In the Chapter 4IR Technologies I discussed the importance of networks and their three types of business model — platforms, marketplaces and social networks. As we look to the future, I see the technology creating a more egalitarian society that allows individuals to capture value for their information, services and lastly production. The most successful model will be the “platform”, where the value is largely shared by the suppliers and the customers rather than the platform owner. This set of characteristics will support the growth of micro-entrepreneurship and the outsourcing of functions traditionally kept in house by large companies. This growth in micro-entrepreneurship through platforms explains in part the success of companies like Amazon and Alibaba. In a recent Harvard Business Review article, Alibaba employee Ming Zeng explains their success:

“Alibaba’s special innovation, we realized, was that we were truly building an ecosystem: a community of organisms (businesses and consumers of many types) interacting with one another and the environment (the online platform and the larger off-line physical elements). Our strategic imperative was to make sure that the platform provided all the resources, or access to the resources, that an online business would need to succeed, and hence supported the evolution of the ecosystem.”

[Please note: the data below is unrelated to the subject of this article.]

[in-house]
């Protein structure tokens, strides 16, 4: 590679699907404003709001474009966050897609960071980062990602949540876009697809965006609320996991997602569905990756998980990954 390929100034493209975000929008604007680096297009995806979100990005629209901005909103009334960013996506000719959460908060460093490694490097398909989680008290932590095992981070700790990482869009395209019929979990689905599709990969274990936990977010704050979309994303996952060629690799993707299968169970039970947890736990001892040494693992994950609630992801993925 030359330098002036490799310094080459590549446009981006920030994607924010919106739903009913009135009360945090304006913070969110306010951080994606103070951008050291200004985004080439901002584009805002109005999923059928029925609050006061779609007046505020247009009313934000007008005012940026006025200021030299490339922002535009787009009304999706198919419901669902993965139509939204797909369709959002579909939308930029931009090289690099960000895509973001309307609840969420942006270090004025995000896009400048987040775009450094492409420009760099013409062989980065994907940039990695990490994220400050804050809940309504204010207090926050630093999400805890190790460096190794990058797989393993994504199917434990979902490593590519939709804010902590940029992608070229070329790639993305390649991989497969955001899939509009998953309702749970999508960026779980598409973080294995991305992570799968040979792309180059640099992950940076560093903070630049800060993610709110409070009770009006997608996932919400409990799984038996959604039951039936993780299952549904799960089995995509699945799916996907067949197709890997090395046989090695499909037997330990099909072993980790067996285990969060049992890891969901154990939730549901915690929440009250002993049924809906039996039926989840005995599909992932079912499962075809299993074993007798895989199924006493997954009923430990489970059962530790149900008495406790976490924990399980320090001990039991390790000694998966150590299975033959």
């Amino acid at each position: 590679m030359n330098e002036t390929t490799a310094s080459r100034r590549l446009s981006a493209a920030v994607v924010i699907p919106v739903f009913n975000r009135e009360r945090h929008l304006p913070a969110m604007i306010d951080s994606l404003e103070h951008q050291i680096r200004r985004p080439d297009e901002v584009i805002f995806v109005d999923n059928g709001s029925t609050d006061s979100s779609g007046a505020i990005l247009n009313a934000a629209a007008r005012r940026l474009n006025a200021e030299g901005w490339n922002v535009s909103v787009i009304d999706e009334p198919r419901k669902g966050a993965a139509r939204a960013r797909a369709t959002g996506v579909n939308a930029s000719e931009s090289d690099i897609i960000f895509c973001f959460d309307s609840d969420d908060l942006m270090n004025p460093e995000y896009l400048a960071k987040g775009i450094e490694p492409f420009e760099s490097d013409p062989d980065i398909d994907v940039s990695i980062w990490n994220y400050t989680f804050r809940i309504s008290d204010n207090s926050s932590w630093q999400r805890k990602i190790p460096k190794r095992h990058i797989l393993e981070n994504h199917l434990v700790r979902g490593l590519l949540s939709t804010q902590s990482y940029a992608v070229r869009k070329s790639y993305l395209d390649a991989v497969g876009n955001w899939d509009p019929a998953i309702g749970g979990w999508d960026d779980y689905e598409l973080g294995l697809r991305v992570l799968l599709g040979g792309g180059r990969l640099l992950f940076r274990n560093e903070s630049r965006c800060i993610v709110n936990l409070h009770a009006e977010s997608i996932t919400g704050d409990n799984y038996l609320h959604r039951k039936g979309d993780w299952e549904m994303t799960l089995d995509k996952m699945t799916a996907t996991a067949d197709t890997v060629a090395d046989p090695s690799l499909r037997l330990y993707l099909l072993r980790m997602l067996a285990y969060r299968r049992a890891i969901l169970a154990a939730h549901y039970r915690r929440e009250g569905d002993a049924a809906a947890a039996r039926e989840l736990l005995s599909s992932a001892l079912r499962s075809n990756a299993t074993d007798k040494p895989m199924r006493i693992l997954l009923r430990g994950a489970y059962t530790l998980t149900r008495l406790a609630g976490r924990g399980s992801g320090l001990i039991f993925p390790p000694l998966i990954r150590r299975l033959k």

The emphasis is mine and it highlights that the platform does not have to provide all resources directly. This approach provides additional flexibility for the platform to manage productivity, effectiveness and mix of services to maximize value creation and value capture for both the suppliers and Alibaba. The success of such a model(s) is borne out by the market valuations in the Chapter on Financial Analysis. Amazon ranks as number four in market valuation in 2017 and Alibaba is number seven.

With some perspective provided by the trends presented, we can now turn to the industries most likely to be affected by the 4IR.





[4] Black Swan is a term coined by Nassim Taleb in a book of the same name to describe large-scale, random events such as the 2007–2008 financial crisis.




Director StartUP FIU-commercializing research. Entrepreneurship Professor FIU, Ex IAP Instructor MIT. Ex CFO One Laptop per Child. Built billion dollar company

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Robert Hacker

Director StartUP FIU-commercializing research. Entrepreneurship Professor FIU, Ex IAP Instructor MIT. Ex CFO One Laptop per Child. Built billion dollar company